Election Day 2016 Confirms It's Now the Era of Big Global Soda Taxes

Updated from 4:42 a.m. EST
 
Although four cities convincingly passed soda taxes on Election Day, it will unlikely be end-of-the-world stuff for the bottom lines of PepsiCo ( PEP) and Coca-Cola ( KO) .

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Soda taxes passed by convincing margins in three California cities: San Francisco, Oakland and Albany. All three Bay Area measures will raise taxes on sugar-sweetened beverages by 1 cent per ounce. Additionally, a ballot measure in Boulder, Colo., to enact a tax of 2 cents per ounce on sugary drinks also passed.

Without question, 2016 has been the year of the soda tax uprising.

The Philadelphia City Council signed off on a 1.5-cents-per-ounce tax on sugar-added and artificially sweetened soft drinks earlier in the year. The new tax would add about 18 cents to the cost of a 12 ounce can of soda, $1.08 for a six-pack or $1.02 for a two-liter bottle, and goes into effect on Jan. 1, 2017. It's estimated to raise $91 million a year in revenue. Funds will be used to support pre-K expansion, community schools, reinvestment in parks and recreation centers, and add to Philadelphia's general fund. It will also fund tax credits that the council approved for retailers that sell "healthy" beverages.

Soda taxes have also been spreading overseas.

In March, the U.K. passed a fairly significant soda tax. Starting in April 2018, a tax of about 36 cents and 22 cents will be slapped on each liter of high-sugar or low-sugar fizzy drinks, respectively. The tax is not only designed to slash soda consumption, but is projected to raise as much as $757 million in revenue in the first year alone.

Meanwhile, South Africa's Treasury said in July that it's proposing a 20% tax on sugar-sweetened beverages in an effort to curb consumption of such products and lower obesity levels.

Post Election Day, PepsiCo and Coca-Cola may be looking to Mexico to gauge the potential impact of new soda taxes on sales of the brown fizzy drinks. In 2013, lawmakers there approved a tax of one peso, or about 8 cents, per liter on soft drinks, and an 8% sales tax on high-calorie foods such as potato chips, sweets and cereal.

Buying a full-calorie soda may cost more in some states after Election Day. 
 
According to research from the University of North Carolina, in concert with Mexican public health officials, there was an average 6% decrease in soda sales in 2013 after the tax went into effect. By December 2014, the final year of the study, sales fell 12% from the prior year, as lower-income Mexicans appeared to reduce their consumption.
 
"The [soda] taxes we have seen tend to have a one-year impact and then the category goes back to whatever their trajectory was before that," PepsiCo Vice Chairman and CFO Hugh Johnston told TheStreet in a July interview.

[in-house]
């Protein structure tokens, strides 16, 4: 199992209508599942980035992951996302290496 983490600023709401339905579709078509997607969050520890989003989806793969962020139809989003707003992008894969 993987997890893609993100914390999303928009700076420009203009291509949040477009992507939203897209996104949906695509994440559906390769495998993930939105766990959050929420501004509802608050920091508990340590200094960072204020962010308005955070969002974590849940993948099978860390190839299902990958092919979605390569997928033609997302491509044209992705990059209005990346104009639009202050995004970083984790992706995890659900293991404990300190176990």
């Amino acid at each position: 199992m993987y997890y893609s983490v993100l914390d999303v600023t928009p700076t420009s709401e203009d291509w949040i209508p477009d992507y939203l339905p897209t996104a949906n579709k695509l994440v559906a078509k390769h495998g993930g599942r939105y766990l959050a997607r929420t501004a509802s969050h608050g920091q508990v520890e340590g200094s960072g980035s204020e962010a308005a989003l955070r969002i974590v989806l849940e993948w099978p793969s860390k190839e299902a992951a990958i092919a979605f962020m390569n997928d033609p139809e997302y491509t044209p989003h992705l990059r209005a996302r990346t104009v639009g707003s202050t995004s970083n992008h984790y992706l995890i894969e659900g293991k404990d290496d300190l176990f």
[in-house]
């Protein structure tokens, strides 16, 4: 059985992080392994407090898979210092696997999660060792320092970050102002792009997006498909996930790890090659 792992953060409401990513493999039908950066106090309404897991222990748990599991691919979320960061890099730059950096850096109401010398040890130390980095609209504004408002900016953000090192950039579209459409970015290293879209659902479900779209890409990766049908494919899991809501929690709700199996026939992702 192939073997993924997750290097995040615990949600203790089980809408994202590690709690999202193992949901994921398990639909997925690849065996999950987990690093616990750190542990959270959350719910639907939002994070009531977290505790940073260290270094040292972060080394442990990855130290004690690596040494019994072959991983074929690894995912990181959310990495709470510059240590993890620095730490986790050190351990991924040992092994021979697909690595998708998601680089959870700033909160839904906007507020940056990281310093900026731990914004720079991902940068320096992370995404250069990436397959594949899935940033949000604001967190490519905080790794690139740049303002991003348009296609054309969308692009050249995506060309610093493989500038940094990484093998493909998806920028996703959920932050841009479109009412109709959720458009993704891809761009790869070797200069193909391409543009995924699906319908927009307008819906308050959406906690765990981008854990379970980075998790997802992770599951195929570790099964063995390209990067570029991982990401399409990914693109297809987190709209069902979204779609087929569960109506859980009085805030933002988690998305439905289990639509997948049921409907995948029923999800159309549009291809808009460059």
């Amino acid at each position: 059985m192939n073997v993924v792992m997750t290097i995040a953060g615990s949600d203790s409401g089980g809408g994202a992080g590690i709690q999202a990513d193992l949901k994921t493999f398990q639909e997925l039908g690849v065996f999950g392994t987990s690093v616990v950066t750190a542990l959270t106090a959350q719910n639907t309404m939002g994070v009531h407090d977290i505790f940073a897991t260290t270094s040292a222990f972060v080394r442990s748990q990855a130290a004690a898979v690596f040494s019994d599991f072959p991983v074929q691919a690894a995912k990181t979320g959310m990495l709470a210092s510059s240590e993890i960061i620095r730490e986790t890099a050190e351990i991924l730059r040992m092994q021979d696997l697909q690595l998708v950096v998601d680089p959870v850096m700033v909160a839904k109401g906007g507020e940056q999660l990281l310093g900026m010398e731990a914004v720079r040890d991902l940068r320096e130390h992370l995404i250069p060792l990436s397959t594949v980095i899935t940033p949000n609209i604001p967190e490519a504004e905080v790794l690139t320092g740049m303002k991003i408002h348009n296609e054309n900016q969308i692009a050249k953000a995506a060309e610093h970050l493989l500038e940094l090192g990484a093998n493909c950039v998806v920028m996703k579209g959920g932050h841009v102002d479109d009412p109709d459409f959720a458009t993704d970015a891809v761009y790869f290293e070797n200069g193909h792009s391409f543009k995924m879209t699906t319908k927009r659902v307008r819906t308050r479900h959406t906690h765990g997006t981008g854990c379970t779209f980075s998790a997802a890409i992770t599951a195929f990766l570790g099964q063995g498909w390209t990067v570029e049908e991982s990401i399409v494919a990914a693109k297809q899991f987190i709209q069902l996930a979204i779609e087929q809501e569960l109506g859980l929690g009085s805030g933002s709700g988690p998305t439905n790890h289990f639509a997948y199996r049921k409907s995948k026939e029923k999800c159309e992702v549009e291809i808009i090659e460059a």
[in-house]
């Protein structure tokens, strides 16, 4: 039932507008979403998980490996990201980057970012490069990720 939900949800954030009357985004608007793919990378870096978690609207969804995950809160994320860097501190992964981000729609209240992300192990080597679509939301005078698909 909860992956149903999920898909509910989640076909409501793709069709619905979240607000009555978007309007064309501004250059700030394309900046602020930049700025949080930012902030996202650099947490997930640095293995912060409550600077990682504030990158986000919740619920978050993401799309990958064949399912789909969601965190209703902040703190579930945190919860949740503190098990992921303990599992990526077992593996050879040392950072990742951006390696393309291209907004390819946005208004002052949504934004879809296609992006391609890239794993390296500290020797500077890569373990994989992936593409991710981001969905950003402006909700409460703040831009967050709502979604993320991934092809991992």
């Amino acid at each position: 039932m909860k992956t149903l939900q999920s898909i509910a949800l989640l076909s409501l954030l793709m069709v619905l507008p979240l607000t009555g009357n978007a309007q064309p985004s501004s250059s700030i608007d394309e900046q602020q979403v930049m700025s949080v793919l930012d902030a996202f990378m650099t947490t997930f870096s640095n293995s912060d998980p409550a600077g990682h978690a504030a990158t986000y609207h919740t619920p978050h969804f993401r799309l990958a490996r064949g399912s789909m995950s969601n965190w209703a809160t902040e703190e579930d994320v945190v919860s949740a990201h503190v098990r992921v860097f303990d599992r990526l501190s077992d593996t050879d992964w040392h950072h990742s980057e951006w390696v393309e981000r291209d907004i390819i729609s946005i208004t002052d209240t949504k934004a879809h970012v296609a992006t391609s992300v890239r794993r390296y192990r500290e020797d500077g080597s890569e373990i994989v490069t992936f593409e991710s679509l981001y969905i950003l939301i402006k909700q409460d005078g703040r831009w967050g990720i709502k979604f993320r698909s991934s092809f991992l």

While governments rejoice in finding a new tax to impose on people and dream of the day sugar-laced soda disappears from store shelves, the bureaucrats may want to keep one important thing in mind: the soft drink giants have worked hard to diversify their product portfolios away from down-trending sales of 12-ounce soda cans and 2-litter soda bottles. So new soda taxes will unlikely create dire financial straits for these two major public companies.
 
For example, both Coke and Pepsi have found success selling 7.5 ounce drinks -- aka "mini cans" -- to shoppers. Pushing consumers to smaller can sizes due to any new taxes on soda would actually be good news for the beverage companies -- small cans boast higher profit margins relative to package larger sizes.
 
"These [smaller] packs can provide both a premium experience as well as being an affordable, yet profitable, way to bring people into the [Coca-Cola] franchise," pointed out Coca-Cola COO James Quincey to analysts on a Oct. 26 conference call.
 
Meanwhile, the companies have successfully launched many other non-soda drinks and developed new zero sugar sodas such as Coke Zero and the soon to launch Pepsi Zero Sugar. Additionally, each company has also ventured more and more into the cold-pressed juice and low-calorie sparkling beverage markets, while also pledging to cut sugar use.

Soda companies have diversified away from soda. 
 
PepsiCo said in October that by 2025 at least two-thirds of its drinks will have 100 calories or fewer from added sugar per 12-ounce serving, up from about 40% currently. The new global target is more ambitious than its prior goal of reducing sugar by 25% in select drinks in certain markets by 2020. Coca-Cola has said that by 2020 it would sell low-calorie or no-calorie options in every market.
 
The broader portfolio of beverages for consumers at each company once again helped lift sales and profit in the most recent quarter. Coke's organic revenue, which excludes the impact of currency fluctuations, rose 3% in the third quarter on the the back of momentum globally for sports drinks, teas, packaged water and energy drinks. In North America, Pepsi's beverage business was able to overcome sluggish soda sales and deliver revenue and profit increases in the third quarter of 3% and 10%, respectively, due to demand for fruit-flavored Mountain Dew Kickstart and Gatorade.
 
Johnston added, "Obviously, from a company perspective, we are not in favor of taxes that target individual products. We understand there is some political will to do this, but we think we will manage it very successfully." So far, so good on that front.

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